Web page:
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This chapter is from the book

Processing Text

Course Objectives Covered

  1. Executing Commands at the Command Line (3036)

  2. Common Command Line Tasks (3036)

  3. Piping and Redirection (3036)

  4. Creating, Viewing, and Appending Files (3036)

The simplest text processing utility of all is cat, a derivative of the word concatenate. By default, it will display the entire contents of a file on the screen (standard output). However, a number of useful options can be used with it, including the following:

  • -b to number lines

  • -E to show a dollar sign ($) at the end of each line (carriage return)

  • -T to show all tabs as "^I"

  • -v to show nonprinting characters except tabs and carriage returns

  • -A to show the same as -v combined with -E and -T

To illustrate the uses of cat, assume that there is a four-line file named example with the following contents:

How much wood
could a woodchuck chuck
if a woodchuck 
could chuck wood?

To view the contents of the file on the screen, exactly as they appear in the preceding example, the command is

cat example

To view the file with lines numbered, the command, and the output generated, will be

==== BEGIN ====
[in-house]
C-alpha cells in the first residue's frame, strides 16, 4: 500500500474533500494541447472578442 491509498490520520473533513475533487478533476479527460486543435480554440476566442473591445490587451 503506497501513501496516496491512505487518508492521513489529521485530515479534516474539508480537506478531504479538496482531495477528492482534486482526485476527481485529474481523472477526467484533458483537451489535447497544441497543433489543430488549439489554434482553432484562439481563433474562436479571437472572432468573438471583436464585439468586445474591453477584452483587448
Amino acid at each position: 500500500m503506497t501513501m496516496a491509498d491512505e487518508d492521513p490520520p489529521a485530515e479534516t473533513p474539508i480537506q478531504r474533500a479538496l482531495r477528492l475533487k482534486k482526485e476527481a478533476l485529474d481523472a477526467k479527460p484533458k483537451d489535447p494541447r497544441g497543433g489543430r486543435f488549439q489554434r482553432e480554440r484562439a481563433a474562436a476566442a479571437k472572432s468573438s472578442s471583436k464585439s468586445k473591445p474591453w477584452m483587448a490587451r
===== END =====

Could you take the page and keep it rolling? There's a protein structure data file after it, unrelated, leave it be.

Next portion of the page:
cat -b example
  1  How much wood
  2  could a woodchuck chuck
  3  if a woodchuck 
  4  could chuck wood?

Note the inclusion of the tab characters that were not there before, but were added by the numbering process. They are not truly in the file, but only added to the display, as can be witnessed with the following command:

cat -Ab example
  1  How much wood$
  2  could a woodchuck chuck$
  3  if a woodchuck$ 
  4  could chuck wood?$

The only nonprintable characters within the file are the carriage returns at the end, which appear as dollar signs.

One of the most common uses of the cat utility is to quickly create a text file. From the command line, you can specify no file at all to display and redirect the output to a given filename. This then accepts keyboard input and places it in the new file until the end-of-file character is received (the key sequence is Ctrl+D, by default).

The following example includes a dollar sign ($) prompt to show this operation in process:

$ cat > example
Peter Piper picked a peck of pickled peppers
A peck of pickled peppers Peter Piper picked.
If Peter Piper picked a peck of pickled peppers,
Where's the peck of pickled peppers Peter Piper picked?
{press Ctrl+D}
$

The Ctrl+D sequence is pressed on a line by itself and signifies the end of the file. Viewing the contents of the directory (via the ls utility) will show that the file has now been created, and its contents can be viewed like this:

cat example

Note that the single redirection (>) creates a file named example if it did not exist before, and overwrites it if did. To add to an existing file, use the append character (>>).

NOTE